The Great Southern Treasures Yoorn (Bobtail) Trail, which was identified as a priority project in the Great Southern Regional Trails Master Plan (2020-2029), is a network of walking, cycling, and paddling trails integrated with the existing Great Southern Treasures (GST) Drive Trail. It adds value to the existing drive trail by providing visitors with multiple opportunities to undertake a short recreational trail activity. While most of the trails already exist in some form, the majority lack trail signage or interpretative materials.
The installation of wayfinding and interpretive signage at each site is currently in progress and will assist visitors to select trails based on their abilities and interests, and enhance their understanding and appreciation for the region’s history, culture and biodiversity.
This project aims to improve social connection and individual well-being, and to provide an increased sense of purpose for residents of regional areas, particularly seniors and Aboriginal Elders, with the help of a Lotterywest grant. It’s also hoped that the project will encourage participation in outdoor recreation for residents and visitors, increase connection to Country, and provide an economic boost to Great Southern Treasures communities.
The project area encompasses all of the local governments within the Great Southern Treasures region:
- Plantagenet; and
To complete this project, Outdoors Great Southern have partnered with the Great Southern Treasures representatives, the nine local governments (the land managers), Aboriginal corporations, organisations and their representatives.
The Great Southern Treasures Yoorn (Bobtail) Trail
is a drive trail network of 25 locations where you can enjoy a short walk, ride a bike, go paddling or simply take in the view. You can plan your own route and explore the treasured places locals love.
Along the way you will find story boards telling stories of local history, Noongar culture, and about the varied landscapes of the Great Southern Treasures region. As you travel around, follow historical town trails, visit places linked to Noongar stories and culture, hunt for wildflowers, take in spectacular views of the Koi-Kyeneruff (Stirling Range), or sit quietly by a lake and enjoy the serenity.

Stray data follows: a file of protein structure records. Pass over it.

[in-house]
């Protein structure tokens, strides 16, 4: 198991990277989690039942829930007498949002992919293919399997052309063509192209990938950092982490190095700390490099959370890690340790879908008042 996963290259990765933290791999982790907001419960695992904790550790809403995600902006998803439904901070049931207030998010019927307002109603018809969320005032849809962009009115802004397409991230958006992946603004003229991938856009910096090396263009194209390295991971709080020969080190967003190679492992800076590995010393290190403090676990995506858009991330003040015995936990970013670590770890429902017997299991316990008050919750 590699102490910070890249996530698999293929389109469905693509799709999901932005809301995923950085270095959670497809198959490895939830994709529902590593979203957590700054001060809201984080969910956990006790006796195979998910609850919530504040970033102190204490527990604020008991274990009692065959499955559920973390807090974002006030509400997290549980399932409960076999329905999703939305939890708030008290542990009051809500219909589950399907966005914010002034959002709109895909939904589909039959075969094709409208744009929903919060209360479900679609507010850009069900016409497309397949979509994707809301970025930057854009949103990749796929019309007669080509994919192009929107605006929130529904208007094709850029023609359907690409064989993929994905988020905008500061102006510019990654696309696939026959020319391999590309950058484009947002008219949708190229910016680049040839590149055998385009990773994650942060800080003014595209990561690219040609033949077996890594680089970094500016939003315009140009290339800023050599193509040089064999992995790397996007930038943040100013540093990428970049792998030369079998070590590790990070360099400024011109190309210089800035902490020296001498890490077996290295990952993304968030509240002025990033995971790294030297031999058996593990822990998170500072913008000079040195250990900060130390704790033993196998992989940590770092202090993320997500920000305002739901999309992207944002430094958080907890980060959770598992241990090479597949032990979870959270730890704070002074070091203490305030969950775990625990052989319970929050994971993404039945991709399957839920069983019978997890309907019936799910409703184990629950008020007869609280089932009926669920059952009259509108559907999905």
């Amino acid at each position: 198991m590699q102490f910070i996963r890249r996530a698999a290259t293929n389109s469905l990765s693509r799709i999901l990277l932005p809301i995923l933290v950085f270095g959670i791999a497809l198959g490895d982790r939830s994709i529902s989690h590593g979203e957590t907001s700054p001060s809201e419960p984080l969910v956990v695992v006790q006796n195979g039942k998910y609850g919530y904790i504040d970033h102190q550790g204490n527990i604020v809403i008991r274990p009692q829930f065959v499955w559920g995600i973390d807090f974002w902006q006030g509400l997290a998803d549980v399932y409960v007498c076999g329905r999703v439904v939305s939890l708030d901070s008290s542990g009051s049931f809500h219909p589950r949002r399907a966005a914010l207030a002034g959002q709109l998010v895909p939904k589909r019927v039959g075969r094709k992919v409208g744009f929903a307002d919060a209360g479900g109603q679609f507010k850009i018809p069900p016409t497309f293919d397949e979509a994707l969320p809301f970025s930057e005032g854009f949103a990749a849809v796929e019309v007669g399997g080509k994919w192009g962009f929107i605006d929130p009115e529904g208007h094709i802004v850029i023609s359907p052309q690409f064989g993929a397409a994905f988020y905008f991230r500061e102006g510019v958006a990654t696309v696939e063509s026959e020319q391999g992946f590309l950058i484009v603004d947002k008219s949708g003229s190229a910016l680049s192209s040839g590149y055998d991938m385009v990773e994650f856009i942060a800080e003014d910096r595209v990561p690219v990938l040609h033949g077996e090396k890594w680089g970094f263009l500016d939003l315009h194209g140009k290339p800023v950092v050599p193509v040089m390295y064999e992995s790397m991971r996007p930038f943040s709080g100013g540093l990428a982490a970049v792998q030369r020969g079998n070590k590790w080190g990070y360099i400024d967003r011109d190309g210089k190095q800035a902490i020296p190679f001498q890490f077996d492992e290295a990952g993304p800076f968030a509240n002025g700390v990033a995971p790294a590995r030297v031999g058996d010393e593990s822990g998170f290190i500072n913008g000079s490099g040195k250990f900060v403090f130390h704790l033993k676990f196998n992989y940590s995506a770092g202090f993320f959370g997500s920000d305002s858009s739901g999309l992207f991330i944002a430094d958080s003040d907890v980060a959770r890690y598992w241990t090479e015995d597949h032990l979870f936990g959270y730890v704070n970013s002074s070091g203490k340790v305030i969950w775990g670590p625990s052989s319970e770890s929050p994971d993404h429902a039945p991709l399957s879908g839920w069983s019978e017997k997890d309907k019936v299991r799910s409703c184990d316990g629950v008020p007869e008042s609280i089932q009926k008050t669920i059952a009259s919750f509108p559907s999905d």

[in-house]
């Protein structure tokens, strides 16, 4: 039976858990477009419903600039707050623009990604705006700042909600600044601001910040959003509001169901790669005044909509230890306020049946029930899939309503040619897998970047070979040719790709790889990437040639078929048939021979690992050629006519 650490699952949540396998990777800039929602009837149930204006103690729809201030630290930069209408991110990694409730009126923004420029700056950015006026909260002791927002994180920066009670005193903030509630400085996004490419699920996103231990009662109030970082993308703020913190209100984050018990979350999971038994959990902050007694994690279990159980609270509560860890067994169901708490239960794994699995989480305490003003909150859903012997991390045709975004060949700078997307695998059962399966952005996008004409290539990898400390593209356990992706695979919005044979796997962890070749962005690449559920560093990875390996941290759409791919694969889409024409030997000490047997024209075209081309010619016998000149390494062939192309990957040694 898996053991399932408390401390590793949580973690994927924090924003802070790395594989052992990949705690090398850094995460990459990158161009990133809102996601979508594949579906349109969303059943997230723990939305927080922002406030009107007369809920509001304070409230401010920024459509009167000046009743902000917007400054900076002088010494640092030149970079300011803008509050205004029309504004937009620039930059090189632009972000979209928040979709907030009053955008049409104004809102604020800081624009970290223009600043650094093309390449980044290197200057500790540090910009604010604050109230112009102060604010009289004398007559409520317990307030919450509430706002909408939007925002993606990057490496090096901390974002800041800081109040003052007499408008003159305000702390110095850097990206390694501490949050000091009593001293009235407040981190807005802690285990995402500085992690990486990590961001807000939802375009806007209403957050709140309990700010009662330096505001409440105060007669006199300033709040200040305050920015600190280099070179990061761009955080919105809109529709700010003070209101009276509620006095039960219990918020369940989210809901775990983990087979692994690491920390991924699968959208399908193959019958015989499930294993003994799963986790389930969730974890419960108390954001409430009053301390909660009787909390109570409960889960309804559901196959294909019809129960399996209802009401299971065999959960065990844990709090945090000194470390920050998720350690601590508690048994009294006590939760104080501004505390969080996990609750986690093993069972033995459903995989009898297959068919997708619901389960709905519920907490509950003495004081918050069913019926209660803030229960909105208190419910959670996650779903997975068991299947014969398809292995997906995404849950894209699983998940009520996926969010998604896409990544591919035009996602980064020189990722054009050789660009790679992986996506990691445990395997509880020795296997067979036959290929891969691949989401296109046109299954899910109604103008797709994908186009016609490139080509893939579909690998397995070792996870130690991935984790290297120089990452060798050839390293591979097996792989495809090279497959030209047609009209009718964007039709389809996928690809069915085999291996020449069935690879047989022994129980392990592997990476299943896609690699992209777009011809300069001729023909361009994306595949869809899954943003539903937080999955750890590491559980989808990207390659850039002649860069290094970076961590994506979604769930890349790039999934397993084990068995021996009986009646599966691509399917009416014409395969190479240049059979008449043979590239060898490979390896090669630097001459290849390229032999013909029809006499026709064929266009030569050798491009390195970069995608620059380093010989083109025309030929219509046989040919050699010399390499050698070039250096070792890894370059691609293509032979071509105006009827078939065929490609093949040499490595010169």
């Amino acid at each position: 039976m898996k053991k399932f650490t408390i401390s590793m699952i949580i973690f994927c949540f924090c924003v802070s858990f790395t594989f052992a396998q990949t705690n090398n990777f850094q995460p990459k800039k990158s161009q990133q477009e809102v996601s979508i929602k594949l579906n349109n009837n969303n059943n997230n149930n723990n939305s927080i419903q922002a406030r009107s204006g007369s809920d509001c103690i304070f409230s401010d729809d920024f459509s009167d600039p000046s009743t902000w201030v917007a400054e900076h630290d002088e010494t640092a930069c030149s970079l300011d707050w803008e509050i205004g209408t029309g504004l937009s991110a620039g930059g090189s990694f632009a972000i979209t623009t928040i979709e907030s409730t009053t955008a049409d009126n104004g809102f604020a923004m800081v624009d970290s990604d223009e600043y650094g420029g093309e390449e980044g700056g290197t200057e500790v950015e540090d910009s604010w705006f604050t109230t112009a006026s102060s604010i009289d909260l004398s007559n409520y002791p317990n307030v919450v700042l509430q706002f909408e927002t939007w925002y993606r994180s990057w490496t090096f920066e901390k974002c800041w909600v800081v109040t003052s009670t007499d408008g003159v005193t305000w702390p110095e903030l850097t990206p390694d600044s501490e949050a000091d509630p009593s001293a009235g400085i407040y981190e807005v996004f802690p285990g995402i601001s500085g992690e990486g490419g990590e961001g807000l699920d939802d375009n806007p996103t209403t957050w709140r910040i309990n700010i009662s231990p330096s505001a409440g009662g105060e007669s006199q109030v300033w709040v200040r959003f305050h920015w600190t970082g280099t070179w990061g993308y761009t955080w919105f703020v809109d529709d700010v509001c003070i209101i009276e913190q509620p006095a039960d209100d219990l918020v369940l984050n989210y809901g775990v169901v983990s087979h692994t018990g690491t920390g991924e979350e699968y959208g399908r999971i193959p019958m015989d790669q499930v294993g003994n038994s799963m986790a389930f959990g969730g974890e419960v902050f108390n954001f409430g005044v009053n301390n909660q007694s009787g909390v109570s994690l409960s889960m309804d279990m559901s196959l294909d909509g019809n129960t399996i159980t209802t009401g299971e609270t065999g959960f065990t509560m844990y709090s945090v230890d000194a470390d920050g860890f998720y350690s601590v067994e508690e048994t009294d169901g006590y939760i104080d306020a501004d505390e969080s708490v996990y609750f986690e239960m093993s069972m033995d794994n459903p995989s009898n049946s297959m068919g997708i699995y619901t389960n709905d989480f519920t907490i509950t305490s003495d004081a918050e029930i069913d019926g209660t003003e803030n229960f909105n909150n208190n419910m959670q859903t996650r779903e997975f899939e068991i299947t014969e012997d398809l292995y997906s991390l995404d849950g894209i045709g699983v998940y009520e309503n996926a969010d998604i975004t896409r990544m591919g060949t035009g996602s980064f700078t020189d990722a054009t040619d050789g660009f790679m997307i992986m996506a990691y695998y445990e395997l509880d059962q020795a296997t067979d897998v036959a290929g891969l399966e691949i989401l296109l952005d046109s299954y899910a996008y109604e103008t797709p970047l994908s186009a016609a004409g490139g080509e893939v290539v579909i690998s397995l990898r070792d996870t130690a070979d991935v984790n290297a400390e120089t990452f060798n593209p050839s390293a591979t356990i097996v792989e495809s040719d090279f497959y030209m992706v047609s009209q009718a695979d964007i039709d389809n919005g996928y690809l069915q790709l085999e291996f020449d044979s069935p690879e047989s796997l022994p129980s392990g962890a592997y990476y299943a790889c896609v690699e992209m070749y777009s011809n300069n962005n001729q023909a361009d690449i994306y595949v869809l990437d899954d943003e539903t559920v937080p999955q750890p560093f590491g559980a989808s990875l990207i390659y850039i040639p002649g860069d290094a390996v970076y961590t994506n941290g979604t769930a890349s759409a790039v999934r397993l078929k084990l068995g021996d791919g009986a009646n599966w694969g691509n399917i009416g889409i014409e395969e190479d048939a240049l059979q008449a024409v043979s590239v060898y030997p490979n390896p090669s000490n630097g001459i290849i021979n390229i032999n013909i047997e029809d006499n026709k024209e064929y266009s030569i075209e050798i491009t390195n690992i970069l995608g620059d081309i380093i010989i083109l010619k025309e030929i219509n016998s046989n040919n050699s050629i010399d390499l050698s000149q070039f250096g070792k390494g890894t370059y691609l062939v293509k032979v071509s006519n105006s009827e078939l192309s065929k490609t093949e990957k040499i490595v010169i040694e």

To find out more about the many special places in the Great Southern Treasures, we’ve partnered with local governments and community organisations across the region to provide links to more information.
Several places included in the Great Southern Treasures Yoorn (Bobtail) Trail feature in Heartland Journeys, an online guide to the natural wonders and inspiring stories of the Great Southern. Heartland Journeys offers an interactive map of key places; self-drive itineraries; online interpretation of what to see and do; bird and wildflower lists; delightful walks; and podcasts of land carer and Noongar Elder stories for on-the-road listening. Visit www.heartlandjourneys.com.au
The Pwakkenbak Boardwalk is a 450-metre universal access trail that takes you from the Rotary Lookout atop Mount Barker Hill to a viewpoint looking across the mosaic of farmland towards the south coast. In winter and spring, wildflowers are in bloom, and on a clear night you can see the Southern Cross in the stars overhead.
After taking in the impressive views at Pwakkenbak, learn more about the surrounding areas through the stories told in Heartland Journeys, Gondwana Link’s online guide to the Great Southern.